What is the MATCH Function?

According to Excel =MATCH “Returns the relative position of an item in an array that matches a specified value in a specified order”. Practically speaking, it finds the position of a cell within a range of cells.

The key thing to note with MATCH is that it returns a number. It is similar in many respects to =VLOOKUP, especially with regard to syntax options, but whereas VLOOKUP returns the contents of the found cell (item) MATCH returns the position of the cell – a numeric value relative to the start of the range (array).

Key Learning Points

  • The MATCH function returns the relative position of the cell from a range of cell as a numeric value
  • The lookup value entered into the MATCH function can be hardcoded but it is best practice to link to a separate cell
  • The MATCH function is commonly used in conjunction with the VLOOKUP function to make the col_index_num in VLOOKUP dynamic
  • XMATCH performs the same function as MATCH but is much more powerful and includes a search mode and match mode for increased usability


=MATCH( lookup_value , lookup_array , [match_type] )

Lookup_value: The value to be found. This can be hard-coded but is more likely to be a cell reference.
Lookup_array: The range of cells (array) to look in.
[Match_type]: Optional. One of three options (exactly like VLOOKUP)

  • 1 (Default if omitted) = Less than: Finds the largest value in lookup_array that is less than or equal to lookup_value. For this to work lookup_array must be in ascending order.
  • 0 = Exact match: Finds the first occurrence of lookup_value in lookup_array that is exactly equal. Lookup_array can be in any order.
  • -1 = Greater than. Finds the smallest value in lookup_array that is greater than or equal to lookup_value. For this to work lookup_array must be in descending order.


  • Lookup_array must be only 1 row tall or 1 column wide. Any more and the #N/A error will be given.
  • The most commonly used match_type is 0 (exact match) because lookup_array can be in any order. The other two options are very useful but only in limited circumstances, and have an extra danger if the data in lookup_array changes and is no longer in the necessary order. So, care must be taken when using these other two options.
  • When lookup_value is a number (recognised by Excel as a number) then the values in lookup_array must also be numeric otherwise a match won’t be found.
  • Wildcards * and ? (and ~) can be used as part of text-based searches.


Because MATCH returns a number, a common use of MATCH is in conjunction with VLOOKUP, to make the col_index_num in VLOOKUP dynamic. This blog does not cover VLOOKUP in detail.

=VLOOKUP(lookup_value , table_array , MATCH( lookup_value , lookup_array , [match_type] ) , [range_lookup])

In this simple example the use of MATCH allows both the row to by dynamic, because of the VLOOKUP, and also the column because of the MATCH. A different month can be entered int cell B10 to get the result from a different month. Using this combination of VLOOKUP and MATCH makes the whole data table accessible dynamically.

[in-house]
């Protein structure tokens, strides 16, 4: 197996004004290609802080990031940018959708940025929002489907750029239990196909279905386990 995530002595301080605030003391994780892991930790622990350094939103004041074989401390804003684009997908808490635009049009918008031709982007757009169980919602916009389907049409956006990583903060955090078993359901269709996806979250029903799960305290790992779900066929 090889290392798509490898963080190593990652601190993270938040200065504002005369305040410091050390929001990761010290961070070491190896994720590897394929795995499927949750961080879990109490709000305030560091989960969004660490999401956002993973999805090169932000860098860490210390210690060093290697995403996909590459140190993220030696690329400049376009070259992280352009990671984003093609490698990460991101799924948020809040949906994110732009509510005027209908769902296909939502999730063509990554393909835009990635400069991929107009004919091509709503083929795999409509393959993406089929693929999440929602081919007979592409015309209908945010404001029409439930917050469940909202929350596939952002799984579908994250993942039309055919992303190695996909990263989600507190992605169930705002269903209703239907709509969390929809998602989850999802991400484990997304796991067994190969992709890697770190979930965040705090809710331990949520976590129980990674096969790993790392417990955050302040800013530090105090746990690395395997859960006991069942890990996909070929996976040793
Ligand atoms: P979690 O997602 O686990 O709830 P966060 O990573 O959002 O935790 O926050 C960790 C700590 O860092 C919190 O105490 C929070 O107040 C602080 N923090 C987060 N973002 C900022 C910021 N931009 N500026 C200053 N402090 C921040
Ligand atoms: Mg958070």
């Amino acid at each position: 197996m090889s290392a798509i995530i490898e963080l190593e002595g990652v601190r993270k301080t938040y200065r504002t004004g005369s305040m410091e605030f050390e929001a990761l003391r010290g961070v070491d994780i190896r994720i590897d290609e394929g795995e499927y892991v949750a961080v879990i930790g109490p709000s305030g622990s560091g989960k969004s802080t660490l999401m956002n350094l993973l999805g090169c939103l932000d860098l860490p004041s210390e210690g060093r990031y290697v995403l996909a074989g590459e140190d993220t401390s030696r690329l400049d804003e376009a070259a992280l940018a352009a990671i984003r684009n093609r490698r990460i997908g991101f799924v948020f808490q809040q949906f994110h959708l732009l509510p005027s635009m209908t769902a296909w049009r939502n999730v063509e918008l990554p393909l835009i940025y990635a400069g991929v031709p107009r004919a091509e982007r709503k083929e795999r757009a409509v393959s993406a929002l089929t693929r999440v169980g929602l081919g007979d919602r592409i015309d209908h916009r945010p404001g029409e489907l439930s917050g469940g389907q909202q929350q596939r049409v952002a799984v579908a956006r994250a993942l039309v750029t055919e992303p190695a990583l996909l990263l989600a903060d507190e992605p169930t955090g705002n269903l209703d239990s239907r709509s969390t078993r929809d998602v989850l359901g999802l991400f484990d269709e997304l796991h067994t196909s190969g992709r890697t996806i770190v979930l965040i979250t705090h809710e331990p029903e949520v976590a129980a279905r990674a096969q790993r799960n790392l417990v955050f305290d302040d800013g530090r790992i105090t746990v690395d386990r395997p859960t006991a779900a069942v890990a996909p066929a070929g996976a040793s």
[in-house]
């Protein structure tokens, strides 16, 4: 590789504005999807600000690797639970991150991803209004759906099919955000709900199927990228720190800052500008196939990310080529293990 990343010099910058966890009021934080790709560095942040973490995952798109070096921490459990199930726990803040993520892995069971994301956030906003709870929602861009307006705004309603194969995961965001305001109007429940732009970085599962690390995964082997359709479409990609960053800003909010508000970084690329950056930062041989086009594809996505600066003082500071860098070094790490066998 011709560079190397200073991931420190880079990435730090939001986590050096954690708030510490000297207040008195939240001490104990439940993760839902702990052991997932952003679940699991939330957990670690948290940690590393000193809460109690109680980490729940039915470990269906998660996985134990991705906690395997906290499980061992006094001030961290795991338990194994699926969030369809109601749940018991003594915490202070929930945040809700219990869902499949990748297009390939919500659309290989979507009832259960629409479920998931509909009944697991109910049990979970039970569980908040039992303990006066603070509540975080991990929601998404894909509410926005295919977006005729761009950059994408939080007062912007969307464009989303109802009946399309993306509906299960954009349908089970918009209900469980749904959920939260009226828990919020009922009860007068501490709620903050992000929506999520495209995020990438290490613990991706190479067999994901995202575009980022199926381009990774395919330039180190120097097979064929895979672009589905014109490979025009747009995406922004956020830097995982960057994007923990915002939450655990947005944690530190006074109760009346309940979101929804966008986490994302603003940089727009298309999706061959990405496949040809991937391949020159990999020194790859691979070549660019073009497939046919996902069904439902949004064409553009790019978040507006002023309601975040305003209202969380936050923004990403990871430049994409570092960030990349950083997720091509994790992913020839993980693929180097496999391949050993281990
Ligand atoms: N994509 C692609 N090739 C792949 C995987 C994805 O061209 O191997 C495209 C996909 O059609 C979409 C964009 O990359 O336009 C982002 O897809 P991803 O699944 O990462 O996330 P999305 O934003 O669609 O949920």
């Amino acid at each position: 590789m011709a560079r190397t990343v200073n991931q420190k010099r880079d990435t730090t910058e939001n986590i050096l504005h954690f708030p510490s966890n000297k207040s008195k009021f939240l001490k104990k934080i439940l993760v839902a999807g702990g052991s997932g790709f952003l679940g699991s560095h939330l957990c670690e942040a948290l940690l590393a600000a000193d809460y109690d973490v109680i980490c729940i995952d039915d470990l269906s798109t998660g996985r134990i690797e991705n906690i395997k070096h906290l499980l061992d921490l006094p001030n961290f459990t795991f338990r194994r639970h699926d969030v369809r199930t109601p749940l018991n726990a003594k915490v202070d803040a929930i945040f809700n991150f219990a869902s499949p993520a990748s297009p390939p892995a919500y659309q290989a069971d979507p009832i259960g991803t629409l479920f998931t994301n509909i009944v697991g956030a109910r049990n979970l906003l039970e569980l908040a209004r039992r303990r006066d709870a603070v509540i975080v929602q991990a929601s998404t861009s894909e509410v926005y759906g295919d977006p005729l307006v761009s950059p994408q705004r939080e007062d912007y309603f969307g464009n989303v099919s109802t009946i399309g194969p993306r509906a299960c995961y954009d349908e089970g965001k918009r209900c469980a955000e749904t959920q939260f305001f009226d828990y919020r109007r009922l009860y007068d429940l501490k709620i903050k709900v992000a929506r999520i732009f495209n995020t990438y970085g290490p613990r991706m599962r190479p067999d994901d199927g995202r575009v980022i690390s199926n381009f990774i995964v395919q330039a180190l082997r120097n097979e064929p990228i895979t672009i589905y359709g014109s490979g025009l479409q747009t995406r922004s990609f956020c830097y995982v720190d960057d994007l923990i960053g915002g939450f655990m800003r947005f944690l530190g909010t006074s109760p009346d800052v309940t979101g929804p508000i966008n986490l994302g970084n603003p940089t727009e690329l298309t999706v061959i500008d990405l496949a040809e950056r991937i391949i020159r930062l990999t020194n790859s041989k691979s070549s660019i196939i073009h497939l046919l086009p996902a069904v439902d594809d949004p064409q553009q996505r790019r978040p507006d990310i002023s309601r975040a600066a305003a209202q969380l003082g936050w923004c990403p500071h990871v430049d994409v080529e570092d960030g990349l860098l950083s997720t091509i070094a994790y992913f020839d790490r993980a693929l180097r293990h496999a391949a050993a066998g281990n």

The only note of importance when using this combo is that the start column of both ranges must be the same, in this case column A.


This is to ensure that col_index_num returned by the MATCH portion is correct for the rest of the VLOOKUP. If this is not possible then an adjustment must be made to the MATCH formula, by appending plus or minus numbers to it.

Download the accompanying Excel file to look at some examples.


In 2019 Excel announced a series of new functions. These have become available to users since then, depending on which version of Excel you have. One of those new functions is XMATCH. On the surface it appears to be similar to MATCH, but it is actually much more powerful.

=XMATCH(lookup_value , lookup_array , [match_mode] , [search_mode])

Lookup_value and lookup_array: as before
[Match_mode]: Optional. One of four options

  • -1 = Exact match or next smaller item: Attempts an exact match first and if not found then returns the next smallest.
  • 0 (Default) =Exact match: As before
  • 1 = Exact match or next larger item: Attempts an exact match first and if not found then returns the next largest.
  • 2 = Wildcard character match: There appears to be very little actual explanation as to what this option actually does, even on the Microsoft website! From what we can gather, it allows the use of wildcards as part of lookup_value, however in our testing the same results were sometimes obtainable using match_mode of 1 but still with wildcards in lookup_value!

[search_mode]: Optional. Again, one of four options

  • 1 (Default) = Search order first-to-last
  • -1 = Search order last-to-first
  • 2 = Binary search (lookup_array must be in ascending order)
  • -2 = Binary search (lookup_array must be in descending order)


  • Remember that XMATCH returns the position of lookup_value in lookup_array, not the contents of the cell.
  • Even with match_mode as 1 or -1, the data in lookup_array does not need to be in order (as long as search_mode is either 1 or -1)
  • Because, like VLOOKUP, XMATCH returns the first instance of the found result, using search_mode = -1 is very useful to find the last occurrence of something.

XMATCH Example

Microsoft have designed XMATCH to be a direct replacement for MATCH. Therefore, for a lot of situations the application of XMATCH is exactly the same as it would be for MATCH. In this example of XMATCH you could just as easily use MATCH!